Westerly winds could give a record fleet in the 2017 Rolex Fastnet Race a tough beat out to the Scilly Isles and may favour the larger yachts with a fast run back to Plymouth


A record entry for the 2017 Rolex Fastnet Race is getting ready for the start tomorrow in what could be one of the most interesting tactical races in recent years.

There are 368 yachts taking part in the 605-mile race, and some 2,700 crews.

The forecast for the race is benign yet challenging. There are likely to be moderate westerlies for the first 24 hours or so mean that the fleet will face a long beat out to the Scilly Isles, and records are unlikely to be broken.

The forecast favours the bigger and faster boats, such as MOD 70 trimaran Concise 10, Rambler 88, the Volvo Ocean Race 65s and IMOCA 60s. They may have a beat out to the Fastnet Rock as the winds go north-westerly after the Scilly Isles, but they will get a fast downwind ride back. The smaller and slower boats may miss the quicker ride home.

The fleet this year encapsulates some fascinating races within races: for the VO65s, this is a so-called ‘Leg 0’ and a chance to establish form for the round the world race starting in October. Some teams, such as David Witt’s Scallywag and Dee Caffari’s Turn the Tide on Plastic are newly formed and have a big catch-up to do on established crews such as Dongfeng Racing and MAPFRE, but their challenges will be very closely watched.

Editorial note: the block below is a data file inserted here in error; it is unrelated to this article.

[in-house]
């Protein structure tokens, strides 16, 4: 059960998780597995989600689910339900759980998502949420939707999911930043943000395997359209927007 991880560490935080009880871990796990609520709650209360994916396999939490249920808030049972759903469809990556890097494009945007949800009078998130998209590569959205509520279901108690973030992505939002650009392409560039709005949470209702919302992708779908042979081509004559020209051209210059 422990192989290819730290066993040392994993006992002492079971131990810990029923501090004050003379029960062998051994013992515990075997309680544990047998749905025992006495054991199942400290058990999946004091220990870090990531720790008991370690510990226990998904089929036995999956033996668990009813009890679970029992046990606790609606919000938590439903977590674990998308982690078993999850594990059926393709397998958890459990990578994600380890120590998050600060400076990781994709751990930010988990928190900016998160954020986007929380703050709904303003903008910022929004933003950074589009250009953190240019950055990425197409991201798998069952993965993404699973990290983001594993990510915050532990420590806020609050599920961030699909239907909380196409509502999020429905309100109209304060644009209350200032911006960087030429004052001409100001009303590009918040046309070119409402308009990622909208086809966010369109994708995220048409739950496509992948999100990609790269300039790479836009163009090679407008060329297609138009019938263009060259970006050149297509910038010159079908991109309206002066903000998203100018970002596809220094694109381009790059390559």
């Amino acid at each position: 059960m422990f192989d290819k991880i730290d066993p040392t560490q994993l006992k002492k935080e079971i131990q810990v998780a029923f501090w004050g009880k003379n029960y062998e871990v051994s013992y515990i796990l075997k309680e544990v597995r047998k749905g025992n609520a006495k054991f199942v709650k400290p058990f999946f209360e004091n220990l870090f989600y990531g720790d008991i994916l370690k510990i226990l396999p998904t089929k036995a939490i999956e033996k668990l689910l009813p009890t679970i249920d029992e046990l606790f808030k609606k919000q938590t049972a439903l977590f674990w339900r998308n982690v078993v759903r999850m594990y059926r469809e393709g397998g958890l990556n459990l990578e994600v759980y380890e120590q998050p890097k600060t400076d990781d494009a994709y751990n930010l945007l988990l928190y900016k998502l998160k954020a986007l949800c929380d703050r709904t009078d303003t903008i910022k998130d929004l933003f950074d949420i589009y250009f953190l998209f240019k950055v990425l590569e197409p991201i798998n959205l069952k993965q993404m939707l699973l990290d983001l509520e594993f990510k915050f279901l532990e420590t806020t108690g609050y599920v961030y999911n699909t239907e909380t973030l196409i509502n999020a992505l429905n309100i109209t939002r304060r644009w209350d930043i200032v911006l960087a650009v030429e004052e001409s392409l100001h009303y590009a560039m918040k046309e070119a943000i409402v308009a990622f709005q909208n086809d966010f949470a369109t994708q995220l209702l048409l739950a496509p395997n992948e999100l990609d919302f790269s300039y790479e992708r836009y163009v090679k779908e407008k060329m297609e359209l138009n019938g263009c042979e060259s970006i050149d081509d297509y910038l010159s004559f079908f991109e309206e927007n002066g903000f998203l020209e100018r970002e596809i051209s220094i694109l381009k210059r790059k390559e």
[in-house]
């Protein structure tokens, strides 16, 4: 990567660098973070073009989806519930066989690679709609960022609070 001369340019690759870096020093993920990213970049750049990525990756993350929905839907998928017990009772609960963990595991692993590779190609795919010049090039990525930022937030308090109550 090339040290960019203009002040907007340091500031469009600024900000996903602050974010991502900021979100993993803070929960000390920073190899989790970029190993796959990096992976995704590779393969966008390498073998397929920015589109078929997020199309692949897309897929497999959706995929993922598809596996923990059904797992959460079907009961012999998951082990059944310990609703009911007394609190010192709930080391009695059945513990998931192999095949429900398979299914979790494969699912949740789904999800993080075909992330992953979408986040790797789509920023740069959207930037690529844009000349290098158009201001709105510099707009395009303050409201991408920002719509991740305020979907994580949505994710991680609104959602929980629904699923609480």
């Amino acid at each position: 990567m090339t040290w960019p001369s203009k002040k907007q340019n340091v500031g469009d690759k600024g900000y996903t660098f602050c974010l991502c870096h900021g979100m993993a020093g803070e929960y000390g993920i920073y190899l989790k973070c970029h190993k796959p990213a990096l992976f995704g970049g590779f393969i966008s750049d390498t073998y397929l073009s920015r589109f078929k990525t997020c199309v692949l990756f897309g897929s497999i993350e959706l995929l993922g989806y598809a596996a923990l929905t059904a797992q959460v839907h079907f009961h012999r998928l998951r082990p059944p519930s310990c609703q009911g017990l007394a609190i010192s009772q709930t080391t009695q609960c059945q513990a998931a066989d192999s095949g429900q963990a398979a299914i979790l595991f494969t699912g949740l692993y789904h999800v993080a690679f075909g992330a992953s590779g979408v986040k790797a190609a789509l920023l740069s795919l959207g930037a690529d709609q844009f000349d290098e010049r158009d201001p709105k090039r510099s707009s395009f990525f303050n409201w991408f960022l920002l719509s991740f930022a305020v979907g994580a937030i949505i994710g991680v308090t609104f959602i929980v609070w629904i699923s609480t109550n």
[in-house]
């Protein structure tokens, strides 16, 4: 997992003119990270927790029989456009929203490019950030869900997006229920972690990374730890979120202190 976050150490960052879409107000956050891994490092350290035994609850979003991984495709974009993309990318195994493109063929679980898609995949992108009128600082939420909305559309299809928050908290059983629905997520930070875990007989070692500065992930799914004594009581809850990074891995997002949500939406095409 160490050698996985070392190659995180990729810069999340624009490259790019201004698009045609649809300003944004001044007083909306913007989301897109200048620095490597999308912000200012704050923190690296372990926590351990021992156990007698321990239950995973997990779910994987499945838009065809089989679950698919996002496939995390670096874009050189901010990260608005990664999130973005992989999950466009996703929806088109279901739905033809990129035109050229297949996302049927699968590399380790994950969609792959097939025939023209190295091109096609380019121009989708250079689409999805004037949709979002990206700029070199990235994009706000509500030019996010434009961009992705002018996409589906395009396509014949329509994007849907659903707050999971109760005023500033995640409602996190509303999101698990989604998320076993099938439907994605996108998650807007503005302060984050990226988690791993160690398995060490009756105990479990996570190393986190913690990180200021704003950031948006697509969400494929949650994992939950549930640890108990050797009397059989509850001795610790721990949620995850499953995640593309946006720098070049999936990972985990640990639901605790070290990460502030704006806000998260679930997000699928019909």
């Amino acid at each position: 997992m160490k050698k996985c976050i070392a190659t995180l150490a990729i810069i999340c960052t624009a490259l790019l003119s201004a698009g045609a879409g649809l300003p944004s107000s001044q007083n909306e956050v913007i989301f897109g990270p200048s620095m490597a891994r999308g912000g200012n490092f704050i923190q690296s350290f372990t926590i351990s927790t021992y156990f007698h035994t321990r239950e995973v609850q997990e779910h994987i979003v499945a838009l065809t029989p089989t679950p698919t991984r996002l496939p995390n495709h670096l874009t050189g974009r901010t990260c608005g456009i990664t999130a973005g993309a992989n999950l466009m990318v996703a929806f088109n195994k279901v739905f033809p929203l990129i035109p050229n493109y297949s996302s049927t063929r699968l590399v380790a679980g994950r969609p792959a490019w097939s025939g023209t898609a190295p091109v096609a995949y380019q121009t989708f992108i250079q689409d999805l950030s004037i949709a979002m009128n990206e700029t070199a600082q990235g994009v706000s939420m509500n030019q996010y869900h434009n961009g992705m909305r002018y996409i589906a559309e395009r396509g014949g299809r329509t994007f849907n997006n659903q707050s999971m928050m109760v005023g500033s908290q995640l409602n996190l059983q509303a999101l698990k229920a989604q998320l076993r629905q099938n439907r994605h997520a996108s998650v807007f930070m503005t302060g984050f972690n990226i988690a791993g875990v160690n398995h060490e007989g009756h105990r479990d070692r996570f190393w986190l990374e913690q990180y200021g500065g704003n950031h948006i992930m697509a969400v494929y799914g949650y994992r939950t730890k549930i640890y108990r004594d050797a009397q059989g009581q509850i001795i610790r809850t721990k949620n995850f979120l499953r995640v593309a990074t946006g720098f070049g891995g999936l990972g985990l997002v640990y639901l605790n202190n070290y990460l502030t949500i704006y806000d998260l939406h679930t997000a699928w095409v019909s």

There are 27 Class 40 yachts this year, an international collection that includes Jersey sailor Phil Sharp on Imerys. He says the upwind part of the race is to be endured, but that downwind the crews will be winding them up to 16-17 knots.

“This is the shortest race we have in our championship, but also the most intense. There’s a huge amount of tactical decisions to make out there. A lot can happen, there’s always a chance to come back in the race and for that reason it’s never over til the finish.”

Among the IMOCA 60s are Alex Thomson and Irish sailor Nin O’Leary on Hugo Boss, and Yann Elies and Jean-Pierre Dick on St Michel-Virbac. Elies and Dick are former Vendée Globe rivals who have teamed up to race together and have very different sailing styles. Despite being pitted against each other in the past, they have a very close bond – as you can see in this interview with us.

Double-handed crews represent a hugely growing area of offshore racing. The Fastnet Race this year has 62 two-handed crews, including a father and son team and several couples. RORC commodore Michael Boyd observers that the pressure on free time and sheer appetite for a different challenge has fuelled the interest, and it is something the RORC is recognising with a special trophy for the first two-handed crew.

For those following the race, footage of the starts from 1100-1240 tomorrow will be streamed live on the Royal Ocean Racing Club Facebook page.

We will have reports and videos from crews during the race and at the finish on www.yachtingworld.com/fastnet and on our Facebook page and YouTube channel.